But Selanne and the Anaheim Ducks will play the Winnipeg Jets tonight at the MTS Centre in Selanne's first game back in Manitoba since Feb. 4, 1996.
Three days after that 1996 game, the original Winnipeg Jets shipped Selanne in a four-player trade to Anaheim, where he has since built a life with his family and further established himself as one of the all-time NHL greats. Selanne has recorded 900 points with Anaheim since the deal, while also making stops in San Jose and Colorado before returning to Southern California, and is the Ducks' all-time leading scorer.
Now Selanne is back in Winnipeg, and the Ducks made Selanne available to the media Saturday morning at a downtown hotel. The event allowed Selanne to venture back nearly 20 years to his days with the Jets.
"This is not an everyday routine," Selanne said of the media spectacle. "It's easier when you have routines. But that's not a big deal."
Niedermayer in his own classDan Rosen - NHL.com Senior Writer
The top skating and puck-moving defenseman on the Devils' three Stanley Cup winners will be honored by the team prior to Friday night's game when his No. 27 becomes the third in franchise history to be retired. READ MORE ›
"I'm so lucky that I played here," Selanne told the assembled media that filled a hotel ballroom. "I still feel that the fans here have supported me for all of my career. I appreciate the support. I remember when it was minus-40 and those fans [would be] waiting for a couple of hours after the game to see a little bit of you."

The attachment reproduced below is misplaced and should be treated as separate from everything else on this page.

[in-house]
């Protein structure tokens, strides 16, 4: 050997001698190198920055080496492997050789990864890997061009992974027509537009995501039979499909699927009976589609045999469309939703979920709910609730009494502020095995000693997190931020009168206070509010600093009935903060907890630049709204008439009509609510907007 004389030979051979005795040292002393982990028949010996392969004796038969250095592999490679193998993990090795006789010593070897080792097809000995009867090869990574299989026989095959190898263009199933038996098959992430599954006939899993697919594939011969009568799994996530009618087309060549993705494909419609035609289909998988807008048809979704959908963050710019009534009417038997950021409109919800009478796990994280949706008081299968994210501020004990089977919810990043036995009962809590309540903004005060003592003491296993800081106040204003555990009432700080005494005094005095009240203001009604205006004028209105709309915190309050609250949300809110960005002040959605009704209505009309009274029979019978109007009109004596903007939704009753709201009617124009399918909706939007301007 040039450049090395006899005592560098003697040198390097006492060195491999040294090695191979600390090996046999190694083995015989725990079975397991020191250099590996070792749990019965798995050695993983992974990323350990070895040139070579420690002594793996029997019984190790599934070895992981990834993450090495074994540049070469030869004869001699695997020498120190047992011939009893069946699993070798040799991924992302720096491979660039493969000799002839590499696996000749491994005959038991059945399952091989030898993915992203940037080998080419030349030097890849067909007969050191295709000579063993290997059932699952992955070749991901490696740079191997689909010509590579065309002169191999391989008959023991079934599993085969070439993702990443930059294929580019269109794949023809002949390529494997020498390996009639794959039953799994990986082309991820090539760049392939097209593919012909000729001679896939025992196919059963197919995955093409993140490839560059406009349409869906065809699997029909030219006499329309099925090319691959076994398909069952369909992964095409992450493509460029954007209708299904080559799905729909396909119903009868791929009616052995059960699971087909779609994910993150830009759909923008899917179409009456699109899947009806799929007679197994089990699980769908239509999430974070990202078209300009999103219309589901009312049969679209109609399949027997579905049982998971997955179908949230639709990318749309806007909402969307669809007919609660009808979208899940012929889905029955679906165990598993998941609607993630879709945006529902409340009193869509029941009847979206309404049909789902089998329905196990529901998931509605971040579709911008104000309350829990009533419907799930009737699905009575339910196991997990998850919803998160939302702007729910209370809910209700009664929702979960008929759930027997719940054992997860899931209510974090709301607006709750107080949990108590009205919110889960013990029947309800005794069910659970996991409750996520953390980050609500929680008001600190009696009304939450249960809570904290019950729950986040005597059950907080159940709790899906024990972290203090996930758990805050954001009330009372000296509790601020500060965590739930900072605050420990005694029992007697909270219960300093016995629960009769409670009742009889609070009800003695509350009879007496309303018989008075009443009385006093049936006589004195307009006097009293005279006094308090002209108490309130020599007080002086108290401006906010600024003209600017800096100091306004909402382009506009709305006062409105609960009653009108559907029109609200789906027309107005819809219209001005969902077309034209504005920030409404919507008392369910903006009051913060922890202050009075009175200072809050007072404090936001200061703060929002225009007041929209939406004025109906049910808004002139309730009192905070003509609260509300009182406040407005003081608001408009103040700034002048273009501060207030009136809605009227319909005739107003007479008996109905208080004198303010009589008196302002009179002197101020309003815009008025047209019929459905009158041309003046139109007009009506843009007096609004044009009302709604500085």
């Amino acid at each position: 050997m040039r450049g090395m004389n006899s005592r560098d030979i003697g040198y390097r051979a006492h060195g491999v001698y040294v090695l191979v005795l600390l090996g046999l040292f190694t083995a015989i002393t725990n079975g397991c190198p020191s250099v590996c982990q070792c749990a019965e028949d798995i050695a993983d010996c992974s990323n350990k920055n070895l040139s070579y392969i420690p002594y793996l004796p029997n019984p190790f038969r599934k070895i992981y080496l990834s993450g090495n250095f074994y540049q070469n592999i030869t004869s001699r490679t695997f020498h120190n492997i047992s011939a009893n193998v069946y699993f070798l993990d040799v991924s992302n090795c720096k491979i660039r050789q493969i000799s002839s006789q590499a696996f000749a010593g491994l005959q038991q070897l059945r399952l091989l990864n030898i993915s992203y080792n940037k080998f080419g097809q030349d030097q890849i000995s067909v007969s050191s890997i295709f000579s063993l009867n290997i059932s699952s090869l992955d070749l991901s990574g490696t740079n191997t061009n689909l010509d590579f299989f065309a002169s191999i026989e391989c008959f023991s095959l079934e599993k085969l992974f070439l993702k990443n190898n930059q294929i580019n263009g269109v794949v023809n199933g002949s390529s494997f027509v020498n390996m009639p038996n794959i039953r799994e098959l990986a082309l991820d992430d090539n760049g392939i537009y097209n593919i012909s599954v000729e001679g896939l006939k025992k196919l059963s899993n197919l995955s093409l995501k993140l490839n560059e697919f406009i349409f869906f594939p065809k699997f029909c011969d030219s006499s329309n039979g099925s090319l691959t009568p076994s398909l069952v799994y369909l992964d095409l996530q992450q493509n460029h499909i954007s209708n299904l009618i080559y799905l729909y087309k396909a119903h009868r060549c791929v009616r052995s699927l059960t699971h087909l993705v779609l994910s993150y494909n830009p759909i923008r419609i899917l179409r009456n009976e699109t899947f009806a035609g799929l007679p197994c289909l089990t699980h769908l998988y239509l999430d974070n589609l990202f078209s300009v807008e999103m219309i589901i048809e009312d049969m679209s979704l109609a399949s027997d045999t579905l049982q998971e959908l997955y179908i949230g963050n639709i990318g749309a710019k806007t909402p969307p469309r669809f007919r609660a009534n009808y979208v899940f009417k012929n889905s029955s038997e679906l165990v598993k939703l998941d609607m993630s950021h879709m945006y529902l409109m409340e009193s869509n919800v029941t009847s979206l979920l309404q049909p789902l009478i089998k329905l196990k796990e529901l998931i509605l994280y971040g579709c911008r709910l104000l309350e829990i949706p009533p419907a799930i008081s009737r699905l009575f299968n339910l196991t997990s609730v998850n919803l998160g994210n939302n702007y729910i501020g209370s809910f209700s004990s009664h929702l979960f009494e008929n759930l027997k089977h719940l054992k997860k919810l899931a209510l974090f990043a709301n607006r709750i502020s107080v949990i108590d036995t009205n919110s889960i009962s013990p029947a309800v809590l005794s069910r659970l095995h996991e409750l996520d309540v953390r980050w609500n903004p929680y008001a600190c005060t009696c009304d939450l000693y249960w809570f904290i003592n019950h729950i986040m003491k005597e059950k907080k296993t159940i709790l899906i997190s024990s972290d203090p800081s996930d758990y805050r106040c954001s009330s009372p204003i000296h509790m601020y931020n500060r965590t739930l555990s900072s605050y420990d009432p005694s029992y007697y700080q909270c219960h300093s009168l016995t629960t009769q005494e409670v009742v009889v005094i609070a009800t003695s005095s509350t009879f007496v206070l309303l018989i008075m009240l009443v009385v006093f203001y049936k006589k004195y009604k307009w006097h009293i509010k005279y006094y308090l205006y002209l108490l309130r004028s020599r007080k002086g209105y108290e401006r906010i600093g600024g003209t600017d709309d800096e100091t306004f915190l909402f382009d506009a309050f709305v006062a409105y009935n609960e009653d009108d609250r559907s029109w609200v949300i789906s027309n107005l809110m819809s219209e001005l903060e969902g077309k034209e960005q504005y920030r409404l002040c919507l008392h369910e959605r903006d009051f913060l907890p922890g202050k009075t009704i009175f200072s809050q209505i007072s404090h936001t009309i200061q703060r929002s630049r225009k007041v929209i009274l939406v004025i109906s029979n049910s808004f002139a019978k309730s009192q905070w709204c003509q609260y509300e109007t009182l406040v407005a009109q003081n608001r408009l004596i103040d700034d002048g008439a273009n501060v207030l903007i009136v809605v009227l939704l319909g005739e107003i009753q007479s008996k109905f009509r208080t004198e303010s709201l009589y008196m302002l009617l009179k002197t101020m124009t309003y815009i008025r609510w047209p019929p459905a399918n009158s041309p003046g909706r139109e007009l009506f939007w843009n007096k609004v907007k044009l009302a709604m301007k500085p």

Selanne spent parts of four seasons with the original Jets and finished with 147 goals and 306 points before his trade to Anaheim. The deal stunned Selanne and Jets fans already battling the emotions swirling around the club's impending move to Phoenix.
"It hurts," Selanne said, "especially the first trade as a player. That's shocking."
Selanne admitted he was glad that he is not playing the original incarnation of the Jets. With no direct ties to the Selanne-era team, the modern-day Jets offer Selanne some needed emotional distance.
"That would be even more weird and hard to play," Selanne said of what he would have felt had he been facing the original Jets tonight.
Selanne is looking forward to playing in the MTS Centre, and his family joining him in Winnipeg for the game.
"I have heard that the atmosphere in the building is unbelievable," he said. "I have heard that the building is rocking, so that's going to be fun."
Selanne's children spent three hours Friday playing hockey on an outdoor Winnipeg rink, and he is glad that his family will be part of another hockey memory in his storied career.
"They have seen Daddy's life pretty closely," Selanne said. "This is going to be a great experience for them, too."